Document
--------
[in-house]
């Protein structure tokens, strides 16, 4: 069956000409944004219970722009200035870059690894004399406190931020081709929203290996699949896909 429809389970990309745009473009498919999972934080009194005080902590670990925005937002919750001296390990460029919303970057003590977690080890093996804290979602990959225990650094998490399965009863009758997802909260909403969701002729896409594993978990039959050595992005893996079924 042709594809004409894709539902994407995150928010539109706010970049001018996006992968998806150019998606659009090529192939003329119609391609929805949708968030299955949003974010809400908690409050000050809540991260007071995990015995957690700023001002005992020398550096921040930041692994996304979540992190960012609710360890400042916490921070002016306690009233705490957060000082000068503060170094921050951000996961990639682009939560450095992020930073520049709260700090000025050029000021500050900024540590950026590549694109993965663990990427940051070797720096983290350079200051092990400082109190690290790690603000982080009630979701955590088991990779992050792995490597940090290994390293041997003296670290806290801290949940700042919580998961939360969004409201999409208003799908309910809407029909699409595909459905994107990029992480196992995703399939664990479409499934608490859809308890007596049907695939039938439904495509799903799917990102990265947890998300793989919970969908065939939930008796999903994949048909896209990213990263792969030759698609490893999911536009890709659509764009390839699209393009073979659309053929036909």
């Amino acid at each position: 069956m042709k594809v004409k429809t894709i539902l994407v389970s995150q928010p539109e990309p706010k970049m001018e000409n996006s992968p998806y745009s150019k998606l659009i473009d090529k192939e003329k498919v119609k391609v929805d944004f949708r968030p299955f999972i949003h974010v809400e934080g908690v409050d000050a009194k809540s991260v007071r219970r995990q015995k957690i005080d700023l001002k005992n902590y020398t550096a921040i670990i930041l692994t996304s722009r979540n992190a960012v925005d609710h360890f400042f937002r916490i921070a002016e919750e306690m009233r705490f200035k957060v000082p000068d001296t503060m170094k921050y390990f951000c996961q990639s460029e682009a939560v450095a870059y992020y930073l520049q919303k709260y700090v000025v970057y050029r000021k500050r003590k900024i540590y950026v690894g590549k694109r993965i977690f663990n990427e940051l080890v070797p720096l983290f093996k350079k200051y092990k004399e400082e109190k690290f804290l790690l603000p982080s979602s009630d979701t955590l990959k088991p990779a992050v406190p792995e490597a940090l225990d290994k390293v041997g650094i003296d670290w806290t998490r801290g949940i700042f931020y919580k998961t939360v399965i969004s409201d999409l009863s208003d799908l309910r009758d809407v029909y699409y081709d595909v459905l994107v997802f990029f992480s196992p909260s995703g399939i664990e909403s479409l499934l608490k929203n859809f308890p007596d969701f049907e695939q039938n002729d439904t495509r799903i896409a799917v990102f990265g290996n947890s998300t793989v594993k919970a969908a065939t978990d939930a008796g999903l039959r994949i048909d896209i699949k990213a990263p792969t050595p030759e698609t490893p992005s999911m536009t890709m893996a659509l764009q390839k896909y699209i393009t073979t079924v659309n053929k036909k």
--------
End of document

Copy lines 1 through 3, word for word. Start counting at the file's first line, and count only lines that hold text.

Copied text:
[in-house]
């Protein structure tokens, strides 16, 4: 069956000409944004219970722009200035870059690894004399406190931020081709929203290996699949896909 429809389970990309745009473009498919999972934080009194005080902590670990925005937002919750001296390990460029919303970057003590977690080890093996804290979602990959225990650094998490399965009863009758997802909260909403969701002729896409594993978990039959050595992005893996079924 042709594809004409894709539902994407995150928010539109706010970049001018996006992968998806150019998606659009090529192939003329119609391609929805949708968030299955949003974010809400908690409050000050809540991260007071995990015995957690700023001002005992020398550096921040930041692994996304979540992190960012609710360890400042916490921070002016306690009233705490957060000082000068503060170094921050951000996961990639682009939560450095992020930073520049709260700090000025050029000021500050900024540590950026590549694109993965663990990427940051070797720096983290350079200051092990400082109190690290790690603000982080009630979701955590088991990779992050792995490597940090290994390293041997003296670290806290801290949940700042919580998961939360969004409201999409208003799908309910809407029909699409595909459905994107990029992480196992995703399939664990479409499934608490859809308890007596049907695939039938439904495509799903799917990102990265947890998300793989919970969908065939939930008796999903994949048909896209990213990263792969030759698609490893999911536009890709659509764009390839699209393009073979659309053929036909």
């Amino acid at each position: 069956m042709k594809v004409k429809t894709i539902l994407v389970s995150q928010p539109e990309p706010k970049m001018e000409n996006s992968p998806y745009s150019k998606l659009i473009d090529k192939e003329k498919v119609k391609v929805d944004f949708r968030p299955f999972i949003h974010v809400e934080g908690v409050d000050a009194k809540s991260v007071r219970r995990q015995k957690i005080d700023l001002k005992n902590y020398t550096a921040i670990i930041l692994t996304s722009r979540n992190a960012v925005d609710h360890f400042f937002r916490i921070a002016e919750e306690m009233r705490f200035k957060v000082p000068d001296t503060m170094k921050y390990f951000c996961q990639s460029e682009a939560v450095a870059y992020y930073l520049q919303k709260y700090v000025v970057y050029r000021k500050r003590k900024i540590y950026v690894g590549k694109r993965i977690f663990n990427e940051l080890v070797p720096l983290f093996k350079k200051y092990k004399e400082e109190k690290f804290l790690l603000p982080s979602s009630d979701t955590l990959k088991p990779a992050v406190p792995e490597a940090l225990d290994k390293v041997g650094i003296d670290w806290t998490r801290g949940i700042f931020y919580k998961t939360v399965i969004s409201d999409l009863s208003d799908l309910r009758d809407v029909y699409y081709d595909v459905l994107v997802f990029f992480s196992p909260s995703g399939i664990e909403s479409l499934l608490k929203n859809f308890p007596d969701f049907e695939q039938n002729d439904t495509r799903i896409a799917v990102f990265g290996n947890s998300t793989v594993k919970a969908a065939t978990d939930a008796g999903l039959r994949i048909d896209i699949k990213a990263p792969t050595p030759e698609t490893p992005s999911m536009t890709m893996a659509l764009q390839k896909y699209i393009t073979t079924v659309n053929k036909k």